1. Cybersecurity has bridges to fix and build
At the height of the pandemic, cybersecurity teams came under scrutiny as businesses responded to the changing environment. “There was a need for speed and a get-it-done attitude,” says Mike Maddison, EY EMEIA Consulting Cybersecurity Leader. “But did cybersecurity teams bring forward solutions to act as an enabler? Unfortunately, in many cases, they were very much seen as the blocker.”
Emerging findings from this year’s GISS suggest cybersecurity’s relationship with other functions has deteriorated over the last 12 months. One point of concern is that the decline in relationships is most pronounced among functions taking the lead in the growth agenda. Approximately half of respondents judge their relationship with the marketing function to be negative, for example, up from 36% a year ago, while a higher proportion than last year also say the same of product development.
A challenge is these outward-facing functions have taken control of their technology renewal programs and can bypass cybersecurity. “Many teams have introduced cloud-based platforms during the pandemic, introducing new risk without discussing the changes with cybersecurity,” says Lovejoy.
In turn, around four in 10 respondents say a key priority after COVID-19 is to address risks introduced as their organization responded to lockdown. Moreover, our findings suggest the problem is becoming more entrenched over time, with CISOs increasingly excluded from the earliest stages of strategic transformation: approximately 50% say they are brought in at the planning or design stages of new business initiatives, down from 63% a year ago.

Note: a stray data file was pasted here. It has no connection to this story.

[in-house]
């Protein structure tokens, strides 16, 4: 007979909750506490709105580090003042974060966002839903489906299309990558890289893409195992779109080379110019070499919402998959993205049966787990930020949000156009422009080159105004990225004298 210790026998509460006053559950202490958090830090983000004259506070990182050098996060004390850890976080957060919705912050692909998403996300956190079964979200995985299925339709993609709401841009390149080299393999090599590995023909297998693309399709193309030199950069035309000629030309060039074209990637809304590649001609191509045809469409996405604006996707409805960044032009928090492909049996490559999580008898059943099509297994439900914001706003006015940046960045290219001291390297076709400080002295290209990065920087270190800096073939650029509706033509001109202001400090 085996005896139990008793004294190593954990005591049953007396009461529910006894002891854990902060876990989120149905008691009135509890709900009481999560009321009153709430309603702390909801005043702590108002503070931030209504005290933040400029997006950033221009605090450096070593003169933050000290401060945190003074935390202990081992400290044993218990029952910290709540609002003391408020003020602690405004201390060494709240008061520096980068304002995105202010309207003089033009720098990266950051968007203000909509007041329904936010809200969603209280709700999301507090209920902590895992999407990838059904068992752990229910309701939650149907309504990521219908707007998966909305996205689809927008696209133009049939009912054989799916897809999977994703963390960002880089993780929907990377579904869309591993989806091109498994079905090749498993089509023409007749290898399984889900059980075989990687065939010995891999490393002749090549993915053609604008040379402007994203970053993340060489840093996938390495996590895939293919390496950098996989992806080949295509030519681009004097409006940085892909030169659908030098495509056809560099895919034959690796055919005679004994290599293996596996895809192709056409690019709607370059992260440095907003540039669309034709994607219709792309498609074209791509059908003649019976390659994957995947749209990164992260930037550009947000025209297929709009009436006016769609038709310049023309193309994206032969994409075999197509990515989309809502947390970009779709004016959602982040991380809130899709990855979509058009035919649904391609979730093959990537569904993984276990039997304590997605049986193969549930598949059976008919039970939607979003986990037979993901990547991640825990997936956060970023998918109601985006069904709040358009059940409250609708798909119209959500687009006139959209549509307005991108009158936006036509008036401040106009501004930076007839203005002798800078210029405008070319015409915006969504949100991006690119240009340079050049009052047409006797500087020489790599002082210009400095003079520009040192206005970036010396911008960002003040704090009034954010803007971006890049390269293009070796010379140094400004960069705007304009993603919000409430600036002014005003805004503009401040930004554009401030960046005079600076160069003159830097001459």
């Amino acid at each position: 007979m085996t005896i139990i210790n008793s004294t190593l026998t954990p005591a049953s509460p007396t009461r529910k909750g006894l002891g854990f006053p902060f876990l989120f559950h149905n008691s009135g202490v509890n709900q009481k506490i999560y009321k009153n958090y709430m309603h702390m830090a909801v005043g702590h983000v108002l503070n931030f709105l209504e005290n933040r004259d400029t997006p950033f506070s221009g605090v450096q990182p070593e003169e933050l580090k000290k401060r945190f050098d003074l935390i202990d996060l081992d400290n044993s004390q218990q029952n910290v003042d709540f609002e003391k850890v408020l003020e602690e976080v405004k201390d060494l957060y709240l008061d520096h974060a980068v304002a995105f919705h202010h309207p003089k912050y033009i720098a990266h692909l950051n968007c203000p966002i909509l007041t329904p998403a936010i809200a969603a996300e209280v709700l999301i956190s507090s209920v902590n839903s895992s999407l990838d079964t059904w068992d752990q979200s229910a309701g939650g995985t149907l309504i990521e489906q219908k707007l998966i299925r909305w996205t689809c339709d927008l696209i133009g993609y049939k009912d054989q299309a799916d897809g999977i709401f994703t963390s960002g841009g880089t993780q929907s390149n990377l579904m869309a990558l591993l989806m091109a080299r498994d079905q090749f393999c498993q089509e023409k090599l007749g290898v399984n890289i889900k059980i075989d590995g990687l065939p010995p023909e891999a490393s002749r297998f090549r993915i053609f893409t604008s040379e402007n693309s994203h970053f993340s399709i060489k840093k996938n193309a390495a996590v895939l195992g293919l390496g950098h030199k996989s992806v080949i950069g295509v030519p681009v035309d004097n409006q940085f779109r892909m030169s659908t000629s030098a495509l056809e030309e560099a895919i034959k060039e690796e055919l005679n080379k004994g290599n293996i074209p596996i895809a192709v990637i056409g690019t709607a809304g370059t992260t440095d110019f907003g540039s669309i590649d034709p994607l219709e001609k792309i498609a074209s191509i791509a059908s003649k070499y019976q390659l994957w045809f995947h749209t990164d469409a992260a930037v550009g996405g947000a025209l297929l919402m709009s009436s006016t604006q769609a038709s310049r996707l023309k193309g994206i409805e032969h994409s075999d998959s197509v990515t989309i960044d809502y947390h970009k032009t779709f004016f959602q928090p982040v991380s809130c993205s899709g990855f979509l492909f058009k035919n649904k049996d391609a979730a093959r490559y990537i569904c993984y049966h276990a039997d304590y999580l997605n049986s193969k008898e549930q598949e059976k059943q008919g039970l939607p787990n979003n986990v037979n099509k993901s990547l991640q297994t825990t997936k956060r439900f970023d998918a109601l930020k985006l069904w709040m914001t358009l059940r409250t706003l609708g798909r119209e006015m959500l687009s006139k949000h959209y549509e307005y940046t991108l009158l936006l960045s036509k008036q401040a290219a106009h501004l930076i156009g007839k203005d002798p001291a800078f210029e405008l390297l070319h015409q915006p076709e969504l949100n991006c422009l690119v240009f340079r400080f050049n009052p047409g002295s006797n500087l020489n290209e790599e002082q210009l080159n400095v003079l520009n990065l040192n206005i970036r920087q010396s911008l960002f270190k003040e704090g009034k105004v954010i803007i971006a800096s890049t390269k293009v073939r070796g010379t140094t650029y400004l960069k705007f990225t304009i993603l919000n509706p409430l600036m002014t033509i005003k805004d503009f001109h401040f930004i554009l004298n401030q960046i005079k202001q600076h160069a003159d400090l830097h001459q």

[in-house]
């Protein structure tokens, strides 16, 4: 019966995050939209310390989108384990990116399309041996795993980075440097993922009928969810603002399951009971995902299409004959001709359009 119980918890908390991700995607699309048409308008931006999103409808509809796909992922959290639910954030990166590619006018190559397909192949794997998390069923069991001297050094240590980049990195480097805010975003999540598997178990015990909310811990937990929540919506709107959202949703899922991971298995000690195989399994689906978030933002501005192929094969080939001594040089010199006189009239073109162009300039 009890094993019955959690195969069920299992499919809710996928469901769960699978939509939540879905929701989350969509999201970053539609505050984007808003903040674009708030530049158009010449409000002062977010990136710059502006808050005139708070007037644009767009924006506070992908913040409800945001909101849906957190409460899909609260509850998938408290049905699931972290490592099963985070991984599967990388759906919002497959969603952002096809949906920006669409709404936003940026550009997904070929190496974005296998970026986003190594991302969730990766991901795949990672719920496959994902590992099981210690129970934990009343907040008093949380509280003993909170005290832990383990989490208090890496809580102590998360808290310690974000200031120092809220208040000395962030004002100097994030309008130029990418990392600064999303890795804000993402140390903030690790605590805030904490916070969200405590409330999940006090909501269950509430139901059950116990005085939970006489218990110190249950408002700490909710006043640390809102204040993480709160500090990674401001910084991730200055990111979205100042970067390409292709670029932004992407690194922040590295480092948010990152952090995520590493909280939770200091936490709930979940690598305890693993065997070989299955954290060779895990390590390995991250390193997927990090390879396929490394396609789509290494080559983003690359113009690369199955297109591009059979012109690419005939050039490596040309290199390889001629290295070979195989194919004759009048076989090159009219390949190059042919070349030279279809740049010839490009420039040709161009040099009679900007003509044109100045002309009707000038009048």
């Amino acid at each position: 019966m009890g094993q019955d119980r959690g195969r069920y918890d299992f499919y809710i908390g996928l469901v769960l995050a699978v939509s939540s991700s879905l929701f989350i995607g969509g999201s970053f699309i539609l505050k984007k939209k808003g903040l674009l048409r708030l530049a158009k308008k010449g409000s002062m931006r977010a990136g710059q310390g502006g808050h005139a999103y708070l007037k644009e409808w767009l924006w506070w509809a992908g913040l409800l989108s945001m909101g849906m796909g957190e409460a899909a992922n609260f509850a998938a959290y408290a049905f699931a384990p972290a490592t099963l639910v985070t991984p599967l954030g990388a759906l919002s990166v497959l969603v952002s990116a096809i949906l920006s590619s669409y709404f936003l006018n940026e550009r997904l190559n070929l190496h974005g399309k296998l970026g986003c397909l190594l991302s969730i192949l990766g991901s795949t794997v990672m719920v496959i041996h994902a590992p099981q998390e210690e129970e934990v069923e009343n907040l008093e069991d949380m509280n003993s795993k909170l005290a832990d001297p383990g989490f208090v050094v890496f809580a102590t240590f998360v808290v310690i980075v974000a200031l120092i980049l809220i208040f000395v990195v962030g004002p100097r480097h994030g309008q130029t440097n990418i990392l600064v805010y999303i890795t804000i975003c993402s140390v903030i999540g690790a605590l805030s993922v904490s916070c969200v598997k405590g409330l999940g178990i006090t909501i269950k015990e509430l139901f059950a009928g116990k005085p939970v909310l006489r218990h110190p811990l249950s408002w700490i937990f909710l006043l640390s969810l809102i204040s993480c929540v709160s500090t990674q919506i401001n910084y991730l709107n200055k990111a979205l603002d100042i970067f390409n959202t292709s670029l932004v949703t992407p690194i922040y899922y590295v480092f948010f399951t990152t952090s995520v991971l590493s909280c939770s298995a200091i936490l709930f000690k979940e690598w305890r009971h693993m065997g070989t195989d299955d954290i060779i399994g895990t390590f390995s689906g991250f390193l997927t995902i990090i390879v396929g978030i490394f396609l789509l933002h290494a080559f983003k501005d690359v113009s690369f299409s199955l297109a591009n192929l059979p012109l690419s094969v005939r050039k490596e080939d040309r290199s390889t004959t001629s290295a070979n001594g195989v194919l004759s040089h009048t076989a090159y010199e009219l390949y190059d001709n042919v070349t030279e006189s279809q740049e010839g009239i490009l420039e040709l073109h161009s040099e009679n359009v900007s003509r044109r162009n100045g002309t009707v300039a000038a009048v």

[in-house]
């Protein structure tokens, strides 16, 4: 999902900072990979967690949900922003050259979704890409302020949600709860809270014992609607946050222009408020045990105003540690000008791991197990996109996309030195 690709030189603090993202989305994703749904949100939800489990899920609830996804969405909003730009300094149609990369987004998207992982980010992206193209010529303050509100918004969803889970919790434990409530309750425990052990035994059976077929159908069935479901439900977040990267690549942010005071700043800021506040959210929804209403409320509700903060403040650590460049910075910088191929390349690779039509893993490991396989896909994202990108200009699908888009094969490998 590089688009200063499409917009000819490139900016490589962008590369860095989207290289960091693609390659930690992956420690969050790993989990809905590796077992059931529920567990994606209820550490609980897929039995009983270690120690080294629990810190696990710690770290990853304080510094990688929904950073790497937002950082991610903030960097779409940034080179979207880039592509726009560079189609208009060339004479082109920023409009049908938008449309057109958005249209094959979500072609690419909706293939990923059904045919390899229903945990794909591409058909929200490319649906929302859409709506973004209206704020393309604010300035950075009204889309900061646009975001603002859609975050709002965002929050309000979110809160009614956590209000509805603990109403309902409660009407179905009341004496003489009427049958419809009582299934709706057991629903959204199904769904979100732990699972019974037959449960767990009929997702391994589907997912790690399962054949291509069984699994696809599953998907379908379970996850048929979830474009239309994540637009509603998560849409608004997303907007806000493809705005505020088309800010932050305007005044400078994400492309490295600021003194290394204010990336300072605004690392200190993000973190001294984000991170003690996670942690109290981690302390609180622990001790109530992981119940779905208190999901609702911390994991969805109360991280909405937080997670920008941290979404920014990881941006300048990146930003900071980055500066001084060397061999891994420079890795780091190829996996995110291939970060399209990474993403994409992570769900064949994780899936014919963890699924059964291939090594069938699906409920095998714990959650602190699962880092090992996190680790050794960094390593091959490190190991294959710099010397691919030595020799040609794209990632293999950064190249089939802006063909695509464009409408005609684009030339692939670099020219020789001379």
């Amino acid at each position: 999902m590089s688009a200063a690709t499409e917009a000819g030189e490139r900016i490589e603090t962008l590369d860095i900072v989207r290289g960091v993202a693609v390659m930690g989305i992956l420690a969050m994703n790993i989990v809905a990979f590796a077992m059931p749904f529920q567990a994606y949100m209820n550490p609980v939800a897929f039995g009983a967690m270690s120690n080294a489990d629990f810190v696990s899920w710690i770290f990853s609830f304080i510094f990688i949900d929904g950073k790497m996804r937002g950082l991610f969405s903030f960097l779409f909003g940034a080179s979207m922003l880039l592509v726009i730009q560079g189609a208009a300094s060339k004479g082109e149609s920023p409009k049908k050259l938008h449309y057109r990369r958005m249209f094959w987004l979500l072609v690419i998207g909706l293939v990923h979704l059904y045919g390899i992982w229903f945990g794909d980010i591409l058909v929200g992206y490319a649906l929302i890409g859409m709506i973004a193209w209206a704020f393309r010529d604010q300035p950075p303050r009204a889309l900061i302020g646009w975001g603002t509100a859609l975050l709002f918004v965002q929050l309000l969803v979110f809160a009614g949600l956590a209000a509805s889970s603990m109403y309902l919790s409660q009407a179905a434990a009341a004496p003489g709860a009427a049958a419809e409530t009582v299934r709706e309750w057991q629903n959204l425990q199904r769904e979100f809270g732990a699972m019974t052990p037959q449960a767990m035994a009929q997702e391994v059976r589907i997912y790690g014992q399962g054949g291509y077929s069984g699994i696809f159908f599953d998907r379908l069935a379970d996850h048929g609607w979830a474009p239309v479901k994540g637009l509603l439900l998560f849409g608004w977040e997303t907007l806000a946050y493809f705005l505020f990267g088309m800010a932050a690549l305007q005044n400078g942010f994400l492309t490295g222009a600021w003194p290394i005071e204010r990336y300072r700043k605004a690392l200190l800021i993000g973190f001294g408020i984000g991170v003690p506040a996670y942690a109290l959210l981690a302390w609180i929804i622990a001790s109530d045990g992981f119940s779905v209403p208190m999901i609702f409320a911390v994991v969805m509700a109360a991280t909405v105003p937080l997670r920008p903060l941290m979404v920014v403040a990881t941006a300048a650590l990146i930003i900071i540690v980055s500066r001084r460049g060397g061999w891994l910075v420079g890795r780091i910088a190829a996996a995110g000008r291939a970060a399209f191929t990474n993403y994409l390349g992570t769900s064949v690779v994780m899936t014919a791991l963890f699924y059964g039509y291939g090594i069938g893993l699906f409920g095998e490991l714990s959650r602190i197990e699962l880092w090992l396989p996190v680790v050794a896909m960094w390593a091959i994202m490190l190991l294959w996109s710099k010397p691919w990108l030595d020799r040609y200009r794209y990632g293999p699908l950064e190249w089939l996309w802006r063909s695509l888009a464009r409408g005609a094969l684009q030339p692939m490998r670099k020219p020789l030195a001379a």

2. Regulatory fragmentation is adding an extra layer of stress for CISOs
Faced with competing demands for their time and resources, CISOs are increasingly preoccupied with privacy and security regulation. For global businesses, whose operations span multiple jurisdictions, the ongoing fragmentation of regulation is an additional pressure.
Around one in two respondents says compliance can be the most stressful part of their job, and approximately 55% expect regulation to become even more fragmented and time-consuming in the years to come. “It creates an enormous amount of overhead – you’re answering the same question in a variety of different ways,” says Dave Burg, EY Americas Consulting Cybersecurity Leader.
To add to the problem, it is becoming harder for CISOs to access the resources they need to manage regulation. Almost six in 10 say COVID-19 has increased the risk of non-compliance, but CISOs say regulation is less effective as a lever to secure new funding. Less than one in five describes regulation as an effective way for them to make the case for budgets, down from 29% in 2020.
“Regulations are fragmenting, but the primary need of today’s business is to transform,” says Lovejoy. “If a CISO says, ‘I need more money for regulation,’ it doesn’t carry as much weight as it did.”
3. The scale and complexity of the cybersecurity threat continue to grow
CISOs are determined to focus on growth and business enablement, but they are also mindful of the increasingly sophisticated threats they face. The vulnerabilities introduced by pandemic-era technology are only part of the story, with bad actors seeking to exploit a range of new entry-points.
“Attacks have become commoditized,” says Richard Watson, EY Asia-Pacific Consulting Cybersecurity Leader. “You can buy a ransomware program cheaply and easily on the dark web. Viruses have been democratized.”